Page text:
I live in London and the flat I own was a rental property before I bought it. The landlords had put in a very cheap kitchen and bathroom. Upstairs the room layout was unworkable, there was what estate agents described as a single bedroom but which I felt was unusable because it was an inner room with no window (just a skylight) and two double bedrooms. When I bought it, it had been on the market for quite a long time (a little over six months) because the flat clearly needed work.
My first task was to move the upstairs rooms around to make a better layout. That was a horrible dusty and dirty task and I used a firm of builders to do it for me as it involved putting in a support beam. The cost was around £4,000 for a range of tasks including building a suite of fitted wardrobes in my new bedroom and shelves in the room I use as a study. But now I have a workable three bedroom flat with the additional bedroom adding around £30,000 to the value of the property and acting as my study when I work on my London lifestyle blog. This was the ONLY expensive change I made to the property that raised the value.
The kitchen was refitted with smart new units and the layout changed so that there is space for a small table. We all have our own taste in kitchen styling and after moving house several times, I've realised that I am better buying a house where the kitchen needs refitting - I save money on the price of the property that I re-invest in my new 'dream' kitchen. But, I don't believe that I necessarily increase the value of the property over and above what I spend on the kitchen I fit (about £15,000). It does however give me a property that I'm comfortable living in.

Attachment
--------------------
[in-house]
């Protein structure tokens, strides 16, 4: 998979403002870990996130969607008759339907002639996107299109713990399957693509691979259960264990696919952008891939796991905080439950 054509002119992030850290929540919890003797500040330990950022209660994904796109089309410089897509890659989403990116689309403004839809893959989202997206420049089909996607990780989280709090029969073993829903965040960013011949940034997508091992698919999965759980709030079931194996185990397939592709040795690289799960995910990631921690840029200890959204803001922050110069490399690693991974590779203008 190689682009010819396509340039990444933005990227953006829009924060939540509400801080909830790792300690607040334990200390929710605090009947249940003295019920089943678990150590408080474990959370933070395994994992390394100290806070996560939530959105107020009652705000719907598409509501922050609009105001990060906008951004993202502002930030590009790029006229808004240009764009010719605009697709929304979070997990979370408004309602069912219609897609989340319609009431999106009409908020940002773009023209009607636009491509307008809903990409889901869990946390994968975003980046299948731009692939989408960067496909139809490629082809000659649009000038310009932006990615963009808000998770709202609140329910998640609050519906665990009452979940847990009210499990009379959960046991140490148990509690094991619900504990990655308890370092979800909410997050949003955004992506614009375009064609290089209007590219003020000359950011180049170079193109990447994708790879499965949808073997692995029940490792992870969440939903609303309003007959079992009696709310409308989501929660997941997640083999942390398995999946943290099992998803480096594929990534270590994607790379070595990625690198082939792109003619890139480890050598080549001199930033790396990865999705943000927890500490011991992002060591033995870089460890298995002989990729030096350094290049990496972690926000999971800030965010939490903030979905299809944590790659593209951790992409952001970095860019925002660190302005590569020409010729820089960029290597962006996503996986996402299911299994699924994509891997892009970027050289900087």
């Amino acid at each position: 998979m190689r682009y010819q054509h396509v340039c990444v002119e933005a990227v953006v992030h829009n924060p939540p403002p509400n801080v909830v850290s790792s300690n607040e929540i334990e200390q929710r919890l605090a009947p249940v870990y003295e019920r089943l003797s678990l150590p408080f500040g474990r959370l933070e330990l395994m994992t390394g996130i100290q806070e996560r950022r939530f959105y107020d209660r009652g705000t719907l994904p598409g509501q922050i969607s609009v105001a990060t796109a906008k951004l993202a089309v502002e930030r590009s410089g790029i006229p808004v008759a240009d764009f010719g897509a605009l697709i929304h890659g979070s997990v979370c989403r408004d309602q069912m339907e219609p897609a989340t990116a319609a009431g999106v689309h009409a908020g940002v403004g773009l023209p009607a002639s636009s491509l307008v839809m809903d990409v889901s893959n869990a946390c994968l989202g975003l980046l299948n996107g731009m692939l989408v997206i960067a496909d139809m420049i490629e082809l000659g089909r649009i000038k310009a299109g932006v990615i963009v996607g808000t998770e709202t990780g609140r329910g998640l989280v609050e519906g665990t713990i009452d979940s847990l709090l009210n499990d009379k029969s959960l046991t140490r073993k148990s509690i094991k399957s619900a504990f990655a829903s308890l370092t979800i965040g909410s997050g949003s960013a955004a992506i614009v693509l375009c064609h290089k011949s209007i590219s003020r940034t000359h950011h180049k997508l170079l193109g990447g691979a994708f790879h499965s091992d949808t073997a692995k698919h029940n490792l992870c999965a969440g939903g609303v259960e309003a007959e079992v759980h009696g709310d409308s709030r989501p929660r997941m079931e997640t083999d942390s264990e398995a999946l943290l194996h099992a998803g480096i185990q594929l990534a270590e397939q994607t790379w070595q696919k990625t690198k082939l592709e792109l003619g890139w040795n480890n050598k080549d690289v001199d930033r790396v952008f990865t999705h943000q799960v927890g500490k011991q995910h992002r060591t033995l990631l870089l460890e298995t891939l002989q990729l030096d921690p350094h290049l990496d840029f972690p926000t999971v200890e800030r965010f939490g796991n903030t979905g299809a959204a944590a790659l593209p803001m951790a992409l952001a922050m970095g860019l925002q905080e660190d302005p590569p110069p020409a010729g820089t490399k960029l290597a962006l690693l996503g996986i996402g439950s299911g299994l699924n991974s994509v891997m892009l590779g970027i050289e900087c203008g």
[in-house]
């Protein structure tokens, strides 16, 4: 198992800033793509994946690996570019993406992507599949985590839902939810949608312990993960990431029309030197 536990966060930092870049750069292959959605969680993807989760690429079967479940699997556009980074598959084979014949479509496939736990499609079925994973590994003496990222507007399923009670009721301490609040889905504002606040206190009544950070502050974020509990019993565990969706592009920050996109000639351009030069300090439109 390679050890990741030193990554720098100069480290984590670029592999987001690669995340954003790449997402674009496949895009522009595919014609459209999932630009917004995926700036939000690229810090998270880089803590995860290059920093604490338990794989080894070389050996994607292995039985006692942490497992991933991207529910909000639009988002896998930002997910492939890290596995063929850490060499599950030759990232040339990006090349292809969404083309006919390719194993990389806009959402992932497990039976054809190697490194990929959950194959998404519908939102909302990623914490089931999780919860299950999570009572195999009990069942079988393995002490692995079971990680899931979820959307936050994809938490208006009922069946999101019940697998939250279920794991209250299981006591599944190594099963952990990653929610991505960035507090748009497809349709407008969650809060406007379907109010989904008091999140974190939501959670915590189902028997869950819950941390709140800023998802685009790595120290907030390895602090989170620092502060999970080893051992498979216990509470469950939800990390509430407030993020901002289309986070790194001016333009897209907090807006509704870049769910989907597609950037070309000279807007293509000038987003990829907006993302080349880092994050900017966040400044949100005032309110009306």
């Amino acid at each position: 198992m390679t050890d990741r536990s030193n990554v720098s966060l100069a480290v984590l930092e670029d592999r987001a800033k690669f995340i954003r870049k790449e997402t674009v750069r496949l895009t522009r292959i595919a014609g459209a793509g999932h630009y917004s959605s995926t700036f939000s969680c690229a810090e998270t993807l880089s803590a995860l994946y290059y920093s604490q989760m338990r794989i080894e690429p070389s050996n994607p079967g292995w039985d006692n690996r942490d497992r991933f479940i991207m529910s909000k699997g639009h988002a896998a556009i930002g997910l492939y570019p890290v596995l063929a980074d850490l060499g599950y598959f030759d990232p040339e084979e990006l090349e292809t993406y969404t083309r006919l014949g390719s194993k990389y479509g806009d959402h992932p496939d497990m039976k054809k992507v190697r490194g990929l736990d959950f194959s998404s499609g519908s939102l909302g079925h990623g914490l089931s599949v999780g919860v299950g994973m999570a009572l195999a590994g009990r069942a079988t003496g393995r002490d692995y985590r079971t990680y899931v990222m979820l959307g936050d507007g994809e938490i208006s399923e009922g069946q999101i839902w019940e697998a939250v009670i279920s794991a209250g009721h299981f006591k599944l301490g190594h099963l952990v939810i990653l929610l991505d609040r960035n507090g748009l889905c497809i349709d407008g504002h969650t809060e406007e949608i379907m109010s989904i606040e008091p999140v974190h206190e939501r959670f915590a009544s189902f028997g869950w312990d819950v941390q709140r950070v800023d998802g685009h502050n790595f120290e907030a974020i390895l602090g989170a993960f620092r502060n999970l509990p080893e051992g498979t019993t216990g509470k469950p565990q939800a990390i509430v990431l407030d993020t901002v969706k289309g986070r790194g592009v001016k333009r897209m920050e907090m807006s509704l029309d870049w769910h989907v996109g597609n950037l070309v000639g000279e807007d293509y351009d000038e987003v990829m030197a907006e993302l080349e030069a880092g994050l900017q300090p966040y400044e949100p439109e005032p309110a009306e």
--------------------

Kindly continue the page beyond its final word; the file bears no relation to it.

More significantly when it comes to selling the property, sometimes it is just cosmetic changes that make the difference. In the kitchen I now have a nice shiny stainless steel workbench that was made for me for just £200 and fitted by a friend, which works as a breakfast bar. And, the black granite countertops look a lot smarter with an accent toaster and kettle in bright yellow which cost around £60 for the pair! It's not what I spent on the kitchen refit that people will buy, it's the styling and personal touches that make it a home.
In the case of the bathroom, I am a little less in need of a 'dream' room. Thankfully, what I actually prefer is a simple white suite which I find restful as well as easy to keep clean. I fit good quality taps and radiators though, and believe that clever use of plain tiling can make a room that was previously very shabby look much more finished. So, in the case of my current flat, the bathroom refurbishment will have added value to the property without costing more than the few hundred pounds I spent on paint, tiles, taps and a towel radiator.
All in, I've probably spent about £25,000 to £30,000 on my flat, which I bought for £350,000. It's now worth well over £650,000 (about 8 years later), but obviously part of that of that is due to the rise in prices in London. I don't generally buy property that I am not planning to live in myself for some time and so, for me part of the 'value' is having a home that is as I want it to be.
The biggest pain and also the biggest gain was moving the layout of the bedrooms around. But, simple fixes like changing the radiators, putting a quality wooden floor down in living areas, re-tiling bathrooms and changing the taps and radiators are generally things that add value by making the property look much more attractive to a potential buyer. And, they don't have to cost a lot, I shop around for good prices and employ builders who I know or who are recommended to me.